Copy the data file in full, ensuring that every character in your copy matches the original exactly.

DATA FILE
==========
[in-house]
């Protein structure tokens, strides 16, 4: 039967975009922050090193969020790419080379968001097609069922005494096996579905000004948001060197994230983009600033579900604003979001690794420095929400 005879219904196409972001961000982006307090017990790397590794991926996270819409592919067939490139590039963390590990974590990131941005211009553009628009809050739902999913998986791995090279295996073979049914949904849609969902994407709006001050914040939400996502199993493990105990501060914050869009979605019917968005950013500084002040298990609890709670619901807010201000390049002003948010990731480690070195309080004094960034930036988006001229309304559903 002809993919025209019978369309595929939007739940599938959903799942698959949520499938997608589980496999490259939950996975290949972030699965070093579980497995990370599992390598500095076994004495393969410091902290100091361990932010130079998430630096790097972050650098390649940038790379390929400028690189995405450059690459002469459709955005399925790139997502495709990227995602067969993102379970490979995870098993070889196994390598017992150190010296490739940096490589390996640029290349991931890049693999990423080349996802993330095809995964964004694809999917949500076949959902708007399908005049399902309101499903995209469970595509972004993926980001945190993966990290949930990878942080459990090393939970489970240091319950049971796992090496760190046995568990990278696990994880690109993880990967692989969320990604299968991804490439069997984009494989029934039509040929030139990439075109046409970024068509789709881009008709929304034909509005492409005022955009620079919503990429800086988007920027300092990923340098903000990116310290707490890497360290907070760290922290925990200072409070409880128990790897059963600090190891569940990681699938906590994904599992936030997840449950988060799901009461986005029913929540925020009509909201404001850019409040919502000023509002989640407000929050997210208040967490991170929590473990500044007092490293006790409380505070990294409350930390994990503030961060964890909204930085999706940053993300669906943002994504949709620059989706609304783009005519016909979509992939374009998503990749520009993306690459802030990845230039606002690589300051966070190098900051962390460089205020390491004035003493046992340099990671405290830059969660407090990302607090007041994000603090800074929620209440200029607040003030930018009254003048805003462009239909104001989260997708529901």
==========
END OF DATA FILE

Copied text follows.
[in-house]
């Protein structure tokens, strides 16, 4: 039967975009922050090193969020790419080379968001097609069922005494096996579905000004948001060197994230983009600033579900604003979001690794420095929400 005879219904196409972001961000982006307090017990790397590794991926996270819409592919067939490139590039963390590990974590990131941005211009553009628009809050739902999913998986791995090279295996073979049914949904849609969902994407709006001050914040939400996502199993493990105990501060914050869009979605019917968005950013500084002040298990609890709670619901807010201000390049002003948010990731480690070195309080004094960034930036988006001229309304559903 002809993919025209019978369309595929939007739940599938959903799942698959949520499938997608589980496999490259939950996975290949972030699965070093579980497995990370599992390598500095076994004495393969410091902290100091361990932010130079998430630096790097972050650098390649940038790379390929400028690189995405450059690459002469459709955005399925790139997502495709990227995602067969993102379970490979995870098993070889196994390598017992150190010296490739940096490589390996640029290349991931890049693999990423080349996802993330095809995964964004694809999917949500076949959902708007399908005049399902309101499903995209469970595509972004993926980001945190993966990290949930990878942080459990090393939970489970240091319950049971796992090496760190046995568990990278696990994880690109993880990967692989969320990604299968991804490439069997984009494989029934039509040929030139990439075109046409970024068509789709881009008709929304034909509005492409005022955009620079919503990429800086988007920027300092990923340098903000990116310290707490890497360290907070760290922290925990200072409070409880128990790897059963600090190891569940990681699938906590994904599992936030997840449950988060799901009461986005029913929540925020009509909201404001850019409040919502000023509002989640407000929050997210208040967490991170929590473990500044007092490293006790409380505070990294409350930390994990503030961060964890909204930085999706940053993300669906943002994504949709620059989706609304783009005519016909979509992939374009998503990749520009993306690459802030990845230039606002690589300051966070190098900051962390460089205020390491004035003493046992340099990671405290830059969660407090990302607090007041994000603090800074929620209440200029607040003030930018009254003048805003462009239909104001989260997708529901």